A week later I got a call saying that on this occasion they had opted to go with another candidate, “fair enough” I thought to myself, you win some you lose some, I was a bit gutted as I would expect anyone to be but then they went onto the reasoning behind this. The recruiter said:
“I’ve got some feedback here for you, and they thought that you’re too creative. They suggested that perhaps you should look at opportunities in the marketing department where your creativity can run free. You interviewed really well and impressed them, but that’s what they said.”
I can’t say I was prepared for that as a reason why I didn’t get a job that I deem to be creative. I have since searched the internet to try and find an article like ‘what does ‘being too creative’ mean’, surely that has to be interview code for unreliable/ditsy/wishy washy/forgetful/in the midst of an existential crisis…. but I found nothing. The only articles I found were ‘How to be more creative’, ‘How to tell if you’re creative or not’ or ‘Do you have these 11 creative traits?’ and it got me thinking.
Creativity is a desired attribute. People want to be creative, perhaps it has some kind of romanticism to it. I always joke about the ‘tortured writer aesthetic’, or that all musicians are ‘misunderstood’, many of my friends being creatives themselves recognise this association in people’s minds when you introduce yourself as a writer/musician/dancer/actor.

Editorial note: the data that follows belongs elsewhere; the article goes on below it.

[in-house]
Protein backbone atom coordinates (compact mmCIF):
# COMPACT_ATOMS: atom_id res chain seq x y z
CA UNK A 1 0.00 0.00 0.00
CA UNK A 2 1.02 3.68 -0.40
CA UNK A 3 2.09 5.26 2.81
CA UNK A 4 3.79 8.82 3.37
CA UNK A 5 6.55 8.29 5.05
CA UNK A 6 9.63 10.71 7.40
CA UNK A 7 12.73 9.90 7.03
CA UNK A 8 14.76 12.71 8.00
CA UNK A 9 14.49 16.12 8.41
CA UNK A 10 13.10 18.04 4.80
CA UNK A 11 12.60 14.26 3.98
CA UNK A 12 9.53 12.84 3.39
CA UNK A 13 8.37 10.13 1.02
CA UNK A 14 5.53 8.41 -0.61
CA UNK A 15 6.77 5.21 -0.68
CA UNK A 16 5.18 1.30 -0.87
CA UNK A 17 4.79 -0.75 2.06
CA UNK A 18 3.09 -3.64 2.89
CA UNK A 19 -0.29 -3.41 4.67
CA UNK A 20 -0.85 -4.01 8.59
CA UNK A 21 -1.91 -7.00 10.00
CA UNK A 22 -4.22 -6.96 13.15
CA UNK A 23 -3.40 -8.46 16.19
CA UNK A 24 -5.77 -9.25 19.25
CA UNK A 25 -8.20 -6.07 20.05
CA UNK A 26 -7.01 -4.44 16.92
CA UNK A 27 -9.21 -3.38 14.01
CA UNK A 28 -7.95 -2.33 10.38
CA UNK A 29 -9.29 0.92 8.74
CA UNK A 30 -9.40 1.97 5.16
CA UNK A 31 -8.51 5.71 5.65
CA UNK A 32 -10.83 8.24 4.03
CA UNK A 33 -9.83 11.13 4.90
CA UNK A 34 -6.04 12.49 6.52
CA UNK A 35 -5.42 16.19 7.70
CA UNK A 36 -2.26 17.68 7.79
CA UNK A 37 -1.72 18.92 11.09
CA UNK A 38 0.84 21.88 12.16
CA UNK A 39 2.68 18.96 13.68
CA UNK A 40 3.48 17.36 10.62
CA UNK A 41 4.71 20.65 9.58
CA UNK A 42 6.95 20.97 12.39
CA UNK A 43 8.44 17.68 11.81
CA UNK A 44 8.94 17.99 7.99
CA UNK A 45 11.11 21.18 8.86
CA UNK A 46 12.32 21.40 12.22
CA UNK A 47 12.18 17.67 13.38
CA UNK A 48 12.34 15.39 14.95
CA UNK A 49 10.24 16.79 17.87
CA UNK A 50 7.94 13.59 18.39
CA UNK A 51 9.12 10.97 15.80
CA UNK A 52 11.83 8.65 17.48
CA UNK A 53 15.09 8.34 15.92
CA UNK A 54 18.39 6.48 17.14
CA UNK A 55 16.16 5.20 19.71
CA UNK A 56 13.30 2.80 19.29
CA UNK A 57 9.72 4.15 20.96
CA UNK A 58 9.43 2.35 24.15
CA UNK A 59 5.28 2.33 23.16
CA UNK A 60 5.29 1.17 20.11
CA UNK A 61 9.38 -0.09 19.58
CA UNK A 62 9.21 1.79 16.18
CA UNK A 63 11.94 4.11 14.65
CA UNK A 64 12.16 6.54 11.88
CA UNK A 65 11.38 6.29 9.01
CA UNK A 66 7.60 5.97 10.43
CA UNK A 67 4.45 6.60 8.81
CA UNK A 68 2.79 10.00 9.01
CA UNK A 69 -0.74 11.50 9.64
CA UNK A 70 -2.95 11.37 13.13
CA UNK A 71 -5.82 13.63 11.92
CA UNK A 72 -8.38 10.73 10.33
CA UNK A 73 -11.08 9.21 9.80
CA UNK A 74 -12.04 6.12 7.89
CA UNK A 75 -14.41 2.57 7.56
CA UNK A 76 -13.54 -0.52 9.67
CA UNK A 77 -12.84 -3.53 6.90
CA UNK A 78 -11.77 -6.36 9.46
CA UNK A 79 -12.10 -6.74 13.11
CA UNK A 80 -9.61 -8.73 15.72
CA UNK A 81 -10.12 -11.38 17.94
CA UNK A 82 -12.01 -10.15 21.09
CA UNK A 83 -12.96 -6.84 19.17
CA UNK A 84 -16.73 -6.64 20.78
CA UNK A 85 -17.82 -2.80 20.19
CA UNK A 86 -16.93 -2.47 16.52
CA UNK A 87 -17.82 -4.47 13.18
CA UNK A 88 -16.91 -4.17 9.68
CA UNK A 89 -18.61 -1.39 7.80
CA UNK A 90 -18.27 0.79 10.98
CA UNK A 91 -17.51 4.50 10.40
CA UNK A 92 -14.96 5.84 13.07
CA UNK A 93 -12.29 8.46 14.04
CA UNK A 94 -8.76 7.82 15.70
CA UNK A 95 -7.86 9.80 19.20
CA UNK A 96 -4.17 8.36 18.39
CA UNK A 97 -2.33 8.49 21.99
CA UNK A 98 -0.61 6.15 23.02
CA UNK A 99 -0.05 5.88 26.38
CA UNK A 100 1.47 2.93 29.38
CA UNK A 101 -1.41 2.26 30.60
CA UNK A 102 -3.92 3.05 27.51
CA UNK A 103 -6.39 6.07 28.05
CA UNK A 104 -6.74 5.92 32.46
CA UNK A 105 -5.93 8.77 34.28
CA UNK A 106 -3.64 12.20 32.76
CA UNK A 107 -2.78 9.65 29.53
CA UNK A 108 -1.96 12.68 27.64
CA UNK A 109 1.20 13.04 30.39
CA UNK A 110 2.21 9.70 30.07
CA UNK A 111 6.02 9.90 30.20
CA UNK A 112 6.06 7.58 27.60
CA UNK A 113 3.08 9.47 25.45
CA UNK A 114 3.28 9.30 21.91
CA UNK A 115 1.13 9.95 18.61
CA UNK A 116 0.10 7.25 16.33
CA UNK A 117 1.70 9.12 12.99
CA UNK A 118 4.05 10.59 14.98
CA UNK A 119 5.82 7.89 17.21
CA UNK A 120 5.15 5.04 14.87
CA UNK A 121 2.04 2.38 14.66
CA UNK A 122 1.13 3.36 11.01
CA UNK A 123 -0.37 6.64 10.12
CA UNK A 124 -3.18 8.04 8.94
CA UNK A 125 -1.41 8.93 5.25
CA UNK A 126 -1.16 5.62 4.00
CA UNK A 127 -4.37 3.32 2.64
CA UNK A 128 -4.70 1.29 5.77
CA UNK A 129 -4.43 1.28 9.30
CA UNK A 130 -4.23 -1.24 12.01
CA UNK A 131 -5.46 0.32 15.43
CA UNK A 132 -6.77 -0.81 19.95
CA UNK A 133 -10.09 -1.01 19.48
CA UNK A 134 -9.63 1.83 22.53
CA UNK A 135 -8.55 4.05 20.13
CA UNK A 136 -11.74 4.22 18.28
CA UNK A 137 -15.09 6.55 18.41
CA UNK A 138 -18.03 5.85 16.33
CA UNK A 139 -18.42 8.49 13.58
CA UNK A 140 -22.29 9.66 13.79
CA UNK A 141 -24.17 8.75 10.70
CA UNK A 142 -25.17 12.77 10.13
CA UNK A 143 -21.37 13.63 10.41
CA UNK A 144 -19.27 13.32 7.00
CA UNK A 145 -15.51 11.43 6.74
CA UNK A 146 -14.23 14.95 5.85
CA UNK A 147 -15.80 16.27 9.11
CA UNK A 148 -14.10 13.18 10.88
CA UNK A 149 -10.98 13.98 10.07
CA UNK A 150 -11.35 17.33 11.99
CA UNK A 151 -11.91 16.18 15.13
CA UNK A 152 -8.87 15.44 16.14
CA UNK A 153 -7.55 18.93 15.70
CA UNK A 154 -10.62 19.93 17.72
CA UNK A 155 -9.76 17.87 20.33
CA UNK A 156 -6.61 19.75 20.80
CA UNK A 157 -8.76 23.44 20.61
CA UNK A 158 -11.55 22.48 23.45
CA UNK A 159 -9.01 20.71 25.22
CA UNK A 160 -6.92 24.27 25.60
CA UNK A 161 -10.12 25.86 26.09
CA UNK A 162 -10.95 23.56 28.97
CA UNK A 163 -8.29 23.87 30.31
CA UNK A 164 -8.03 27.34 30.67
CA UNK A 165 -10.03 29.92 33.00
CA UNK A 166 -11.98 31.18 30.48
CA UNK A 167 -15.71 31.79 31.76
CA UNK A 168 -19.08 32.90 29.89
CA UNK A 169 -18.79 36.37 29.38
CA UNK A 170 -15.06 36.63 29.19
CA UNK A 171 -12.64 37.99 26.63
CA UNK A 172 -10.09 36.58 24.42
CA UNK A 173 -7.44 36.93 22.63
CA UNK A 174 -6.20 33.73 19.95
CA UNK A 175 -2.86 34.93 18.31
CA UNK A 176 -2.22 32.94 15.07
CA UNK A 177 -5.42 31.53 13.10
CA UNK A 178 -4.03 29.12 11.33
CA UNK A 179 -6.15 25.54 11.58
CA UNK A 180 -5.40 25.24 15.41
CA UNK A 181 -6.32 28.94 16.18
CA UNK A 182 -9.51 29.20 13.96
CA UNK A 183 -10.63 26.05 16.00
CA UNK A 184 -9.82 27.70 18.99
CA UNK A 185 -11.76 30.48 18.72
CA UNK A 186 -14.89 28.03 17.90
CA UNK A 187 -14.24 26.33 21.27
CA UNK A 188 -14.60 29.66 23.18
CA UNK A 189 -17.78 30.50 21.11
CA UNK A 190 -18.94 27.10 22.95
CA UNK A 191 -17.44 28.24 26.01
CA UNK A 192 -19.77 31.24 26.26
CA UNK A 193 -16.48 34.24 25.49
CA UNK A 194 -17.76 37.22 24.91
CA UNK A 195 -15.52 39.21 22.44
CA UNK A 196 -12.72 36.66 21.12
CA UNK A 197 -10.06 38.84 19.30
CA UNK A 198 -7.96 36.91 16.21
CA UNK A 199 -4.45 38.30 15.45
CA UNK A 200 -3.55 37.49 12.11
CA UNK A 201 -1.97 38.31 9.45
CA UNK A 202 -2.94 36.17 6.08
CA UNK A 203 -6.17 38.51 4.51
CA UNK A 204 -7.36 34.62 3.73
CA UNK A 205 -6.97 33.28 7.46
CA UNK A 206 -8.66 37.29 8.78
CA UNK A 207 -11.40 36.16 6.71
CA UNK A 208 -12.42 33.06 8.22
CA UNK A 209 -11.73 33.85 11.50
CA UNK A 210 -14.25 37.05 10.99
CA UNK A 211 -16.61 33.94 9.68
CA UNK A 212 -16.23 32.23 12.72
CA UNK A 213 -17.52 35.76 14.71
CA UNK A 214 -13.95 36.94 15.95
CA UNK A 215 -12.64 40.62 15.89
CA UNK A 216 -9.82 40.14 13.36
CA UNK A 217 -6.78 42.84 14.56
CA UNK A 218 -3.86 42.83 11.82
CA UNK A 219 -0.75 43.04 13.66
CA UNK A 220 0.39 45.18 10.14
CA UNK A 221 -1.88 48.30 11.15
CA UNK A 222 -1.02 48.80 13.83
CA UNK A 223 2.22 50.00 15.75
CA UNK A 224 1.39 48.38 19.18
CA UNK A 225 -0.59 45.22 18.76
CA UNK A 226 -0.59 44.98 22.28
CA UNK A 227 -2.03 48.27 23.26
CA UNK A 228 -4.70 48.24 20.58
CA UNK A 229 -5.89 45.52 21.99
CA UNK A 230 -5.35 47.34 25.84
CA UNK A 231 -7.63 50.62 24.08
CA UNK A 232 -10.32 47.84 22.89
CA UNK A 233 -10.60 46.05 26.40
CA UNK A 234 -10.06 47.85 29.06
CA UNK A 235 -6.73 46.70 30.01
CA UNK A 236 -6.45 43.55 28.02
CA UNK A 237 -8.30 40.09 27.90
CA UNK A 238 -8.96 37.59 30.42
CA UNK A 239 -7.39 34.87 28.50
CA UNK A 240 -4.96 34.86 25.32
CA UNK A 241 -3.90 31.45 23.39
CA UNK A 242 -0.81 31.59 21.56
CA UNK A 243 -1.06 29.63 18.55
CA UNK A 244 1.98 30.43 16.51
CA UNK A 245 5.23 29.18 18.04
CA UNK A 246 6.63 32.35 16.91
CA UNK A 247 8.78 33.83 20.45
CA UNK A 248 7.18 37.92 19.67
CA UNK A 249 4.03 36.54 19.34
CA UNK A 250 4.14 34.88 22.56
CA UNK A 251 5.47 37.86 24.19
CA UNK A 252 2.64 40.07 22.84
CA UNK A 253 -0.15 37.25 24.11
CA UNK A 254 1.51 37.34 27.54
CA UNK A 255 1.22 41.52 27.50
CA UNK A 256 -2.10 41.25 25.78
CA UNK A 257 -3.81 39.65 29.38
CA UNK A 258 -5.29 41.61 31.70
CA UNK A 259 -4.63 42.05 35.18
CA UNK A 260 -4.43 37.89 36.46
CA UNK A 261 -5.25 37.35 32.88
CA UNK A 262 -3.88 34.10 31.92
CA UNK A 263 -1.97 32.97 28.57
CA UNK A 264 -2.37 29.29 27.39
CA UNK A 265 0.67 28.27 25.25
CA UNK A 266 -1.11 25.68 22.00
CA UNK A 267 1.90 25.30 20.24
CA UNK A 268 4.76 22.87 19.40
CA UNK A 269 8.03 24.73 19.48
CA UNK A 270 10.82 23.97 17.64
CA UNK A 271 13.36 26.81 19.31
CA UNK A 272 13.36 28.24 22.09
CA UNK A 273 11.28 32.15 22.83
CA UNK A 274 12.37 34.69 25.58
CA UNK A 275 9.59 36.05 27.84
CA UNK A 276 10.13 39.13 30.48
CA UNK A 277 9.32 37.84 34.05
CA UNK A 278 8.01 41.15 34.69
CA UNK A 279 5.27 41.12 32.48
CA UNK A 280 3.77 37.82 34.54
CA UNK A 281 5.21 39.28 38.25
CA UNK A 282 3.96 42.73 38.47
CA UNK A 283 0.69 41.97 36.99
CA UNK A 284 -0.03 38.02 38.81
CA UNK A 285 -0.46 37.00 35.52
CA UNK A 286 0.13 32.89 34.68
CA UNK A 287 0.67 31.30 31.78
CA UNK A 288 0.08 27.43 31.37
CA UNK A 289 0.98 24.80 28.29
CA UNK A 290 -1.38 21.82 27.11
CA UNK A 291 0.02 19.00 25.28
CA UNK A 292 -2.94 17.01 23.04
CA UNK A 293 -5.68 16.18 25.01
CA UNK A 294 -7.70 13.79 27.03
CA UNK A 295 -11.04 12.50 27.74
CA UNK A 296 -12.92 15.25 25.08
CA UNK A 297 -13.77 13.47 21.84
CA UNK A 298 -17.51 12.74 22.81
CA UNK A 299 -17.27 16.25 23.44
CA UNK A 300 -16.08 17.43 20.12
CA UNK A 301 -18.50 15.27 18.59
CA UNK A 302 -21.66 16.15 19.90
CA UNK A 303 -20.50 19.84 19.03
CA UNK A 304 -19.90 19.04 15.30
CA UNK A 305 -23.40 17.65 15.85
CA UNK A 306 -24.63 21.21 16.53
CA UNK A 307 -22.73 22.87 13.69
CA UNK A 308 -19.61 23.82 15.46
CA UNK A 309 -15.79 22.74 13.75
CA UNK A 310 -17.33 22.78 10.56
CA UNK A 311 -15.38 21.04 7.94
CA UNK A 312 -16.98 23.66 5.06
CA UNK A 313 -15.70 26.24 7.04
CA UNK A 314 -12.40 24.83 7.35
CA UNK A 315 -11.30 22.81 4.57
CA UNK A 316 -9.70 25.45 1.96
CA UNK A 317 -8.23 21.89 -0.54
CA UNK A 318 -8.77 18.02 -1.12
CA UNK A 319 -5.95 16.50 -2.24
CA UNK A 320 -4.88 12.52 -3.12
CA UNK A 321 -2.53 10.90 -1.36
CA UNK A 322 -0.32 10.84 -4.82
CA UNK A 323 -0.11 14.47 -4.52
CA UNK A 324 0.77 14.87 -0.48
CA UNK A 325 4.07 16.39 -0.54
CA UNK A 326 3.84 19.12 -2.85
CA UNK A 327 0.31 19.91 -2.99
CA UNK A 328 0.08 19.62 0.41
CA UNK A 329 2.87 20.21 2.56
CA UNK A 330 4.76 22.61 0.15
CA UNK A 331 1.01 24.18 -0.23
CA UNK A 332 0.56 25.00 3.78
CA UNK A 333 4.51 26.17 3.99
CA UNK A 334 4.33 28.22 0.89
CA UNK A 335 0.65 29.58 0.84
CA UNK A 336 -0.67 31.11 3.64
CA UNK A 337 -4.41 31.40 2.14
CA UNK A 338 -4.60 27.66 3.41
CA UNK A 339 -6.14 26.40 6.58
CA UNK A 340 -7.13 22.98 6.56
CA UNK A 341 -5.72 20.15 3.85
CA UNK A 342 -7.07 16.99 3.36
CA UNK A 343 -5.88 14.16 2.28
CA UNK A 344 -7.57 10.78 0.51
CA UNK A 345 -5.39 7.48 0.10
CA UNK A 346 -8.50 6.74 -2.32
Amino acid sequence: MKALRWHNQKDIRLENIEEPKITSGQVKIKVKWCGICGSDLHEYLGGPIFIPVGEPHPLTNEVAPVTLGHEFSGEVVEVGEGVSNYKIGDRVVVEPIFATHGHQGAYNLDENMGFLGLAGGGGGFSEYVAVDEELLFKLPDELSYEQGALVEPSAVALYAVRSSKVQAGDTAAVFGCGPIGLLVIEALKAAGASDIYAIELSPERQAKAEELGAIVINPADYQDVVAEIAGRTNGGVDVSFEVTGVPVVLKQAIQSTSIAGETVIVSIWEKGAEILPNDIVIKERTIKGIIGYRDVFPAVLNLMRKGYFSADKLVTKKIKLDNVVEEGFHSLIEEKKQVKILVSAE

To non creatives you either fit into the ‘creative aesthetic box’ or not. Which will either get, more or less, two responses :
“I’m a writer.”
“I’m a writer”
Perhaps being a creative is seen as being uber cool, living a tortured existence and being misunderstood by the masses, frustrated that nobody can connect with your creative vision. All of these things seem highly intriguing as characteristics, but ultimately impractical in the conventional work place. They are to be admired from afar with a ‘good for you’ attitude, but never a serious option for the position you have going in your office.
Aren’t they too volatile? They’re all arrogant. They’ve never worked a hard day in their lives. They expect so much for so little effort. I started out with nothing and worked hard for everything I have, they’re too lazy to do the same.
Ring any bells? This is the problem we are facing at the moment with young people finding fulfilling work. We aren’t lazy, a lot of young people go into higher education which is a great opportunity and also a great deal of hard work, only to come out into a crashed jobs market where everyone has a degree, therefore equivalent to no one having one. Jobs opportunities have more applicants than they are prepared for and therefore can ask the earth from their candidates for as little money as possible, because we all are desperate for work.
I was not expecting to get this job handed to me, I was expecting other people with great experience to apply, I was expecting it to be competitive and difficult. I was not expecting to be turned away from an entry level position that my degree and a masters degree are relevant to, because I was deemed too creative.
To me, being creative is something to be celebrated, something I pride myself on. Being called ‘too creative’ for a position has only fuelled my creative energy and reminded me what path I want to be on.
To all my fellow creatives out there, keep being fabulous, writing stories, making music, acting the part, slaying those outfits and keeping positive. Our time is yet to come.